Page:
2016 (English)Doctoral thesis, comprehensive summary (Other academic)
Abstract [en]

Disability due to low back pain is common. While evidence exist that exercise is effective in reducing pain and disability, it is still largely undetermined which kind of exercises that are most effective. The overall aim of this thesis was to evaluate and compare the effects of a high-load lifting exercise and individualized low-load motor control exercises for patients with nociceptive mechanical low back pain. A secondary aim was to evaluate which patients benefit from training with a high-load lifting exercise.

All four papers in this thesis were based on a randomized controlled trial including 70 participants with nociceptive mechanical low back pain as their dominating pain pattern. Participants were randomized into training with either a high-load lifting exercise (HLL), the deadlift, (n=35) or individualized low-load motor control exercises (LMC) (n=35). Both interventions included aspects of pain education. All participants were offered twelve sessions during an eight week period. The effects of the interventions were evaluated directly after and twelve months after the end of the intervention period. Outcome measures were pain intensity, activity, disability, physical performance, lumbo-pelvic alignment and lumbar multifidus muscle thickness.

There was a significant between-group effect in favour of the LMC intervention regarding improvements in activity, movement control tests and some tests of trunk muscle endurance. For pain intensity there were no significant differences between groups. A majority of participants in both intervention groups showed clinically meaningful improvements from baseline to two and twelve month follow-up regarding pain intensity and activity. There were no significant differences between HLL and LMC regarding the effect on lumbo-pelvic alignment or lumbar multifidus thickness. The participants who benefit the most from the HLL intervention were those with a low pain intensity and high performance in the Biering-Sørensen test at baseline.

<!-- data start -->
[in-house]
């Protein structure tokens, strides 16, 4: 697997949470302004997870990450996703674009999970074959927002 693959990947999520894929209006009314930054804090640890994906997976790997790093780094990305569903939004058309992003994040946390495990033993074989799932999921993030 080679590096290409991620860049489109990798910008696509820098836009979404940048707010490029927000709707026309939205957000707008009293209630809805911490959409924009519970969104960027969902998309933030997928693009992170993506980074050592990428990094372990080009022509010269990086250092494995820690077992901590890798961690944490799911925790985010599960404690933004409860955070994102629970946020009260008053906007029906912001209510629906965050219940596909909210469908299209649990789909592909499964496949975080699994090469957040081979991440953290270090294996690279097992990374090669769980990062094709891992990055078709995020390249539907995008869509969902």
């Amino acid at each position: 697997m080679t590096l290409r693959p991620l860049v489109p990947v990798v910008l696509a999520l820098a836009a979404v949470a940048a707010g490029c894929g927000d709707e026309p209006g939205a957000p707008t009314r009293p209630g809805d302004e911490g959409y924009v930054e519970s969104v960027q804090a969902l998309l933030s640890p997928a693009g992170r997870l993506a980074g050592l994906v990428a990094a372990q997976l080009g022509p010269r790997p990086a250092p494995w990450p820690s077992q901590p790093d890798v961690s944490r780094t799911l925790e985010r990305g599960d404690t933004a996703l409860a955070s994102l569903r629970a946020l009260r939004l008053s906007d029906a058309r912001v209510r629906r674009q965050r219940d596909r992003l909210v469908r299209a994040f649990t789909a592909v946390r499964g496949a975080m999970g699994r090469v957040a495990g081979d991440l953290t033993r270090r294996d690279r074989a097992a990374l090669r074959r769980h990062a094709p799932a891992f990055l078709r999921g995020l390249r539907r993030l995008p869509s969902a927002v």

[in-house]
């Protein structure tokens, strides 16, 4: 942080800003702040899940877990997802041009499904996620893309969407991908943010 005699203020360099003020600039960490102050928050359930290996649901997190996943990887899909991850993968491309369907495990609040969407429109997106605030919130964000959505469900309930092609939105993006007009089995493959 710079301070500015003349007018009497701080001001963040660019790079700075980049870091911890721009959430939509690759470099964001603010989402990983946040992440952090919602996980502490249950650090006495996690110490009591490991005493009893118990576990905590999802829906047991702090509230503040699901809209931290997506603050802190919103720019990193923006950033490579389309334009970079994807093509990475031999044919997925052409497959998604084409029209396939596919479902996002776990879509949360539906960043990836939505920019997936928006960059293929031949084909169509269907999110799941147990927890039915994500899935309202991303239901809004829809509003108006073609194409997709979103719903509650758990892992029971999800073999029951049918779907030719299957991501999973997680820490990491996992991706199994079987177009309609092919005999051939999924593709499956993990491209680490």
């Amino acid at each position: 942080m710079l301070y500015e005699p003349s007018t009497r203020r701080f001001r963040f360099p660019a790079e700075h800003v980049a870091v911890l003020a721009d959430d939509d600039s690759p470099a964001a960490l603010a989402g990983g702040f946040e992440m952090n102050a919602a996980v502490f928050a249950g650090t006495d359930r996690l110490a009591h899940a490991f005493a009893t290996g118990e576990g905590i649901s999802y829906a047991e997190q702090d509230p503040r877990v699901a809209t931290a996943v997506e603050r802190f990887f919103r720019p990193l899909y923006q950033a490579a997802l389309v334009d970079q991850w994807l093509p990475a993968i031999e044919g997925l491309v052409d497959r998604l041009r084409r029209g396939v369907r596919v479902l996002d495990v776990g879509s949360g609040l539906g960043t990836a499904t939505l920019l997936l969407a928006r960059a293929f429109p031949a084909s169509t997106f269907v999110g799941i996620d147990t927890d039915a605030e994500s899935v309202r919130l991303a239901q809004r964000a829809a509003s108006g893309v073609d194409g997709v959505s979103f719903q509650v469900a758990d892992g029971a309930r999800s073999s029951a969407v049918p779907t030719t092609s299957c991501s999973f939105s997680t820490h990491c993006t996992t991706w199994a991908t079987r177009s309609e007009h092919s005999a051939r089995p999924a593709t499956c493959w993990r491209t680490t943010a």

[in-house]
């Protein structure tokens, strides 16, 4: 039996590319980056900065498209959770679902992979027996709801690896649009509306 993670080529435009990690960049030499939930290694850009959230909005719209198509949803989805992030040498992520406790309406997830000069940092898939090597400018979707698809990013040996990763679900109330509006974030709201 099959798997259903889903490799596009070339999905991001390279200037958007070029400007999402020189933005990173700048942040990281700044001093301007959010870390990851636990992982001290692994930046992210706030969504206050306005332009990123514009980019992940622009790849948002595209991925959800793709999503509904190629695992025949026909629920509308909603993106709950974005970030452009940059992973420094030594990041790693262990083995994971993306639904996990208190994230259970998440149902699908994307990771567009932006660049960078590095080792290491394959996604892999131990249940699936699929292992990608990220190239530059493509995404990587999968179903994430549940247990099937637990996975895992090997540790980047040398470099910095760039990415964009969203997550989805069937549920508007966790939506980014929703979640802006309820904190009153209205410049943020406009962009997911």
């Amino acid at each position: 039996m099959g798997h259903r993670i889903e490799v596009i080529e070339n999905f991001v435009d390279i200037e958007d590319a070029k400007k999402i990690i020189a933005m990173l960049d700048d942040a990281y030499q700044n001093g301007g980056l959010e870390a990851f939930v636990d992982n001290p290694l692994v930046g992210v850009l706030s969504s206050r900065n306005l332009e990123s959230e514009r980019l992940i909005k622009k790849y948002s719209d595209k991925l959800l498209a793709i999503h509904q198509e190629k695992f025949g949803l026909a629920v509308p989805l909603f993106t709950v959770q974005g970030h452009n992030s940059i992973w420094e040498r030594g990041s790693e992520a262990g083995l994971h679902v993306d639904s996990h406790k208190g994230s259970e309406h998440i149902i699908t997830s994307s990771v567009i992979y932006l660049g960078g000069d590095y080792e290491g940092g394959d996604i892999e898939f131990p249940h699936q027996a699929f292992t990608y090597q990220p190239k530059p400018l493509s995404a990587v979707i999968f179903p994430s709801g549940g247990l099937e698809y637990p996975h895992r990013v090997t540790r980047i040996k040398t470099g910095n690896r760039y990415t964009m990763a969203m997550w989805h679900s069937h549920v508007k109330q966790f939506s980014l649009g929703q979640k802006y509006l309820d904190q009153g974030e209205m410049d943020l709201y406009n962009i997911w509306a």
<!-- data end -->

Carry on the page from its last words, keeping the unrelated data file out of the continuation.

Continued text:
The results of this thesis showed that the HLL intervention was not more effective than the LMC intervention. The LMC was in fact more effective in improving activity, performance in movement control tests and some tests of trunk muscle endurance, compared to the HLL intervention.

The results imply that the deadlift, when combined with education, could be considered as an exercise to produce clinically relevant improvements on pain intensity in patients who prefer a high-load exercise. However, before considering deadlift training, the results suggest that pain intensity and performance in the Biering-Sørensen test should be evaluated.

Place, publisher, year, edition, pages
Umeå: Umeå universitet, 2016. 66 p.
Series
Umeå University medical dissertations, ISSN 0346-6612 ; 1806
Keyword
Low back pain, Motor control, Deadlift, Randomized controlled trial, Pain, Disability, Activity
National Category
Physiotherapy
Research subject
Physiotherapy
Identifiers
urn:nbn:se:umu:diva-119939 (URN)978-91-7601-481-3 (ISBN)
Public defence
2016-06-02, Aulan, Vårdvetarhuset, Umeå universitet, Umeå, 09:00 (English)
Opponent
Supervisors
Available from: 2016-05-12 Created: 2016-05-03 Last updated: 2016-05-26Bibliographically approved

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Berglund, LarsAasa, BjörnHellqvist, JonasAasa, Ulrika